---- — By Shawn Wood
For The Daily Item
WIND GAP -- After two years of tackling the 410 winged sprint car capitol of the world, Frank Cozze is back to his modified roots, where he forged a hall of fame career.
On Tuesday, Cozze was inducted into the DIRT Motorsports Hall of Fame.
"All the really good guys are in there and I'm still racing," he said. "Everyone on the wall is not racing and there's a lot of history there so I am glad to be part of it."
Cozze, the son of long-time car owner and driver Richard "Dick" Cozze, returned to the modified ranks after racing a 410 sprint car at both Port Royal and Williams Grove Speedways.
He is driving this year for long-time car owner Norm Hansell in the ultra-competitive dual-track 358 dirt modified circuit of both Big Diamond Speedway (Friday) and Grandview Speedway (Saturday).
"The problem with the 410 was that I started too late," he said despite winning at Port Royal last year. "I wasn't going to get a ride at 55 (now 57) and it was not a question of going from modifieds to 410s, but I should have run the 358 sprint cars for a year or two first. I hadn't sat in a sprint car since I last ran one 30 years ago in 1989, but, we jumped in with two feet. We made some gains last year. You have to have a lot of faith in racing a sprint car that when you get to the end of the straightaway and your foot is flat on the floor, the car will turn left."
Cozze started "racing" cars at the age 9 in the cornfields behind his father's salvage yard in Jutland, N.J.
"We didn't have go-karts or quarter-midget clubs back then," he noted. "We went out and raced and had fun."
A two-sport athlete in high school (wrestling and football), Cozze started running the big block modifieds full-time in 1976.
"I was the rookie champion at the Flemington Fair Speedway (N.J.) in 1974 in a car that my dad gave to me that Budd Olsen had driven and destroyed when the throttle stuck," he said. "My dad said that if I could fix the car I could race it. It was a 1936 Chevy Coupe."
In 1975, Cozze went to Brewerton Speedway in Western, N.Y., a track he had never heard of and won the 100-lap sportsman feature.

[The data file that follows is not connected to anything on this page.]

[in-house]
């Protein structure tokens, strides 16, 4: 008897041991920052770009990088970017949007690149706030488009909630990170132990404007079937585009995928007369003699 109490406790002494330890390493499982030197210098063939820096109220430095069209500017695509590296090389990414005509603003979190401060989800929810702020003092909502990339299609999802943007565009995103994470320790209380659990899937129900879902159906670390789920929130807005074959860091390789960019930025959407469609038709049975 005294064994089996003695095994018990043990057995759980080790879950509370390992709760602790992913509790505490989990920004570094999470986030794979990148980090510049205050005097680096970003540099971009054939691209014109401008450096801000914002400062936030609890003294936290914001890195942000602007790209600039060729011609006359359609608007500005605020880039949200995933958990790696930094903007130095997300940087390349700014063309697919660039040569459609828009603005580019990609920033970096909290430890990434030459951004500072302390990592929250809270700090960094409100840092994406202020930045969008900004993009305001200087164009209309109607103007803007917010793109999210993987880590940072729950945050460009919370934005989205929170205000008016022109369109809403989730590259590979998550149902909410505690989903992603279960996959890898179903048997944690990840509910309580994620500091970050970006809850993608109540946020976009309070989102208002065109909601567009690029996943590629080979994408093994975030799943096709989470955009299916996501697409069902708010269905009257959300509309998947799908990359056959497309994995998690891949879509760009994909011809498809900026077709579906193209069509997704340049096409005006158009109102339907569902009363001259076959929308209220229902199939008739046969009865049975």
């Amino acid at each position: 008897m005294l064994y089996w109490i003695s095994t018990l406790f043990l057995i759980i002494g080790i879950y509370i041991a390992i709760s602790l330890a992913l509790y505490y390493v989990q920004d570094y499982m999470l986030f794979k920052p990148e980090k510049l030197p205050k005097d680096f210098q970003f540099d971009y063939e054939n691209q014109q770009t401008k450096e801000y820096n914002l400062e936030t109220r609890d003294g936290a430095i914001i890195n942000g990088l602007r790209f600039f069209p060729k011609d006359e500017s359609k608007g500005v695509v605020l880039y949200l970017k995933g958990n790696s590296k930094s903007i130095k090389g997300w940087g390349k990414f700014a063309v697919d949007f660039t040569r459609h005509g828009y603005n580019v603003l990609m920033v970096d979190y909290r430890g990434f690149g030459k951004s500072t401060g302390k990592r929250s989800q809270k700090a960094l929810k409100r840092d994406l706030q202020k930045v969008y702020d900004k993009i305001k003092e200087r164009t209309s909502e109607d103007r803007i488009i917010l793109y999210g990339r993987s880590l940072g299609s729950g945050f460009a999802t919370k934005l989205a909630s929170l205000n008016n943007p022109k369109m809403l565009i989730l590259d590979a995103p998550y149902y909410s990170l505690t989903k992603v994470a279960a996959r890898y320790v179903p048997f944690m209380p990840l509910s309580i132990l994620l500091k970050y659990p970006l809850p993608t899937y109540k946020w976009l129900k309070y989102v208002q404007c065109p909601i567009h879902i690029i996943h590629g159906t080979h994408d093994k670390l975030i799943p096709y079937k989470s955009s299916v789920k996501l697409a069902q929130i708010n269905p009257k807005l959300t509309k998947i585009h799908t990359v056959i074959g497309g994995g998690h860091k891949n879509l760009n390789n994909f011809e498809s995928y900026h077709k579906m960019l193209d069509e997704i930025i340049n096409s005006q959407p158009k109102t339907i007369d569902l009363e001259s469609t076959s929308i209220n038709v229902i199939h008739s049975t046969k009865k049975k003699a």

"I made $1,428 for that win. I had the cash in my hand and I thought that no man can have more money in the world than this," he said.
The men who drove for Cozze's father read like a Who's Who in modified racing with Olsen, Stan Ploski, Bobby Pickel and the legendary Al Tasnady.
"Those guys were my heroes, and can you imagine sitting at the dinner table and having Al Tasnady sitting across from you? They all helped me out with advice and I always thanked them for that."
Jumpin' Jack Johnson, the all-time winningest driver at the Fonda Speedway (N.Y.) and a fellow DIRT motorsports Hall of Famer, mentored Cozze in his early days on the Super DIRT Series tour.
"I always liked Jack and he helped me out when I got started with the series," Cozze said. "We had a lot of 'car-wash talks,' as we always seemed to end up at the same car wash after a race."
With more than 300 wins to his credit, it took Cozze nearly 30 years to win the 200-lap feature at Syracuse, the crown jewels for modifieds.
"It's just luck to win there," he said of Syracuse. "I didn't make the show my first year in 1976. The next year, we timed 10th quick out of 206 cars. I ran second in 1978 and was battling Gary Balough in his famed 'Batmobile' in 1980 when Budd (Olsen) passed me for second."
Cozze finally won the 200-lapper in 2008. He started 33rd in the filed that day and had a lot of luck go his way.
"We needed cautions to come and they came; guys who were battling me either ran out of gas or blew up," he said. "It is a fun place to race at as there are places where you can pass and places where you can pass but you put yourself in a really bad spot. We start preparing for the race in July and people don't realize how expensive it is for the week."
Cozze won the first of his two Eastern States 200-lap features at Orange County Fair Speedway in Middletown, N.Y., in 1989, 30 years after Tasnady won it for his dad in 1969. Cozze's second win came in 1990.
This year, Cozze has a win on May 17 at Big Diamond where he is sixth in the points entering tonight's race. He is fourth in the points at Grandview.
"We're as good as anybody, but not as great as a few of them," he said. "We've been a top-three or -four car every week. We're close; we're not far off."
Cozze credits the teams success to owner Hansell and crew chief Jay Thomas.
"Jay's a real good crew chief and Norm's a great owner," he said. "They know the race tracks well. It has been a good relationship so far. They are hard-working people who are dedicated to racing, and while we hadn't had the success we want we'll get it."
"There's a little more contact at those tracks than I am used to and I know the guys by name, but I don't know their driving habits yet."
A recent conversation with Hansell revealed Cozze's desire to race Syracuse this year. "We had the big block out at Bridgeport the other week and we were leading with three laps to go and got a flat tire," Cozze said. "The car felt good the first time out."
After his son's first big-block race in '76, Dick Cozze asked him what he thought.
"I didn't qualify and I said I have no idea with all of this power. Budd Olsen said to me, 'You'll get the hang of it."
Nearly four decades later, thanks to advice from his heroes, Frank Cozze can still drive the wheels off a modified.